THIS past month, during the annual managerial merry-go-round, I was reminded of the fictional cross examination of a 20-tonne elephant by a beanpole prosecutor in the famous 2012 Dan Piraro cartoon.
The prosecution lawyer is in the thrust of his cross examination as the 20-tonne elephant sits glumly in the witness box. The prosecutor poses the question to the huge elephant precariously positioned on a small chair in the dock: “If you were in the middle of the room the whole time, why can we not find a single witness to corroborate your testimony?”
The elephant sits there looking slightly worse for wear as the fictional Judge looks on in dismay.
As I followed the news breaking around a number of high profile GAA inter-county appointments, I read the press releases intently seeking clarification on the level of remuneration such high profile GAA managers would command in this most competitive of ‘vocations’. The only mention of consideration came from the GAA platform Joe.ie who had a picture of a well-known GAA manager accompanied by the caption, “for the love of the game.”
Within the various press releases and GAA column inches that have been printed over the last few weeks, the 20-tonne elephant remains in the room. However, no one seems to see the large mammal, certainly no one who would be willing to give evidence under oath to corroborate its existence. The elephant does not just locate itself within inter-county committee rooms, it is also very much present in GAA clubhouses up and down the country.
Now you will all tell me that it is a vocation and your own club manager doesn’t take a penny. He or she is a dye in the wool GAA person and wouldn’t dream of taking anything from the club. We all know, however, that this is more divorced from reality than a QAnon’s conspiracy theory.
I myself have no issue with managers and coaches getting paid for their time and expertise but is it not about time we brought this brown envelope brigade out into the open so they can simply own up to what is already public knowledge? Future inter-county appointment press releases should read as follows:
“We are delighted to appoint Mr X to the position of manager of the County Y football/hurling team for the 2021 season. We have agreed a payment package of £50,000 a year plus expenses and Mr X will be employed on a consultancy basis under a consultancy agreement for an initial 12-month period with the option for another 12 months extension by written agreement between the parties.”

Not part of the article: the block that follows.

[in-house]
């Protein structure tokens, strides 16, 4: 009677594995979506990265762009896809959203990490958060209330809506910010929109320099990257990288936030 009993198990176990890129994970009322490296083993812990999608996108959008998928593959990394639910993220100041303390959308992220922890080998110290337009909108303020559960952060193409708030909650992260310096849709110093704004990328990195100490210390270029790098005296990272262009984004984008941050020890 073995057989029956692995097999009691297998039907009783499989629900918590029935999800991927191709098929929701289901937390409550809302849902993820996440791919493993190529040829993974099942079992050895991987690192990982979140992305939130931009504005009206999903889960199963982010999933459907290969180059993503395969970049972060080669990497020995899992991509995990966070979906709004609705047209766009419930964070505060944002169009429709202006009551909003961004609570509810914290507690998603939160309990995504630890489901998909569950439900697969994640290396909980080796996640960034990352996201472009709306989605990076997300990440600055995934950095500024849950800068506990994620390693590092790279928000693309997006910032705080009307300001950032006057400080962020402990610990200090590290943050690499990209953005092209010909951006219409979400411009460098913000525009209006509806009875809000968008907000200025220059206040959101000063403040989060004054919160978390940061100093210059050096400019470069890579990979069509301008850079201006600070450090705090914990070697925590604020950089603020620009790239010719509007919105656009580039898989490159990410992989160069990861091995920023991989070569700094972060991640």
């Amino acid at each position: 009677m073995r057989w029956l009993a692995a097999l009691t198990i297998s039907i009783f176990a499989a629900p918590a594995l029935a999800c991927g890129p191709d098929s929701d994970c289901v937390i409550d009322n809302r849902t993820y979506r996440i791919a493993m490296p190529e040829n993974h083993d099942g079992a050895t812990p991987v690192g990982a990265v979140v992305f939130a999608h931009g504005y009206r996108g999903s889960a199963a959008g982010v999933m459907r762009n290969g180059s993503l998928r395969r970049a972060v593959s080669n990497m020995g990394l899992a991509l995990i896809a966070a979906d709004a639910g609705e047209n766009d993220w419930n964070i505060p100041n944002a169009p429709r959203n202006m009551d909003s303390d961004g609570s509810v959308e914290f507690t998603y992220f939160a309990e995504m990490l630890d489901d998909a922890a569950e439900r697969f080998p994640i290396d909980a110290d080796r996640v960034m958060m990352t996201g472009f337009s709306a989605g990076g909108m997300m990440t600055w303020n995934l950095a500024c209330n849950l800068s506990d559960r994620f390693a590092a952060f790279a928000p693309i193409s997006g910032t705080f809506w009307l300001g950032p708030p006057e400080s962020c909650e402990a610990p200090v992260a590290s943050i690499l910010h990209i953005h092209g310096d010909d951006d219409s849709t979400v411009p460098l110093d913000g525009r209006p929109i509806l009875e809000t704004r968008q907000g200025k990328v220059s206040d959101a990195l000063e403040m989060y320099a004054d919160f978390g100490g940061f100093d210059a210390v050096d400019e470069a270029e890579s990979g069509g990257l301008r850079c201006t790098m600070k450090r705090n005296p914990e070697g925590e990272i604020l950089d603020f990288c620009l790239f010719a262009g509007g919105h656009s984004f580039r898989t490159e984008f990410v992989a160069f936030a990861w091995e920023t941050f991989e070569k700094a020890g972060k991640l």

Counties and clubs would simply be owning up and becoming more accountable to those that pay the gate receipts or put sponsorship money in to the club or county coffers. If I was a county sponsor I would certainly want to know how much the senior team manager is being paid a year; that way you can hold him or her to account in a more transparent manner. You could even ask the question, am I getting value for money here?
This ongoing cottage industry and brown envelopes under the table, the wink and a nod being all the same to a blind man, might have been okay 30 years ago but with county managers commanding upwards of £80,000 per year, this circus has to end.
Everyone knows the physio is getting paid, the dietitian is getting paid, the S&C coach is getting paid… people within the GAA community no longer believe that most county managers are spending hours and years of their lives dedicated to a county or club team based on some form of higher calling or divine intervention.
Back in 2012 John O’Mahoney, former Leitrim, Galway and Mayo manager and then Fine Gael TD, said that: “The motivation of nearly all managers is the desire to win and be successful – not to make money. Why not legitimise payments to managers and bring transparency to it?”
I would agree with these sentiments but eight years on no official steps have been taken to even recognise the elephant in the room, never mind try and deal with the issue. Unbelievably the issue of employment law and employee rights has been brought up as a reason not to legitimise payments currently being made to managers. This is a fallacy that can be easily debunked on the basis that putting in place a consultancy arrangement would address the issue.
Andy Kettle a former Dublin County Board chairman said that “I wouldn’t be in favour of it [paying managers] because of a fear of it eroding the voluntary ethos of the Association.” For a county who have a club sponsored by the controversial Global technology firm Huawei and where almost each member of the county team has access to a sponsored car, this is a statement that takes some digesting.
Padraic Duffy in his 2018 Annual Report stated that “The GAA cannot continue to turn a blind eye to the culture of illegal payments to team mangers at club and county level.” Two years on the issue is becoming more prevalent and nothing is being done about it.
Some of the positives to come out of the pandemic-disrupted 2020 season is that the GAA has had to become more agile and innovative in terms of how it does business in order to remain viable.
In 2021 it is hoped that this new found sense of dynamism will continue and the GAA will finally remove the blind fold and recognise the 20-tonne elephant in the room before it is too late and the GAA itself, just like the elephant in the Dan Piraro’s cartoon, also has to take its seat in the dock.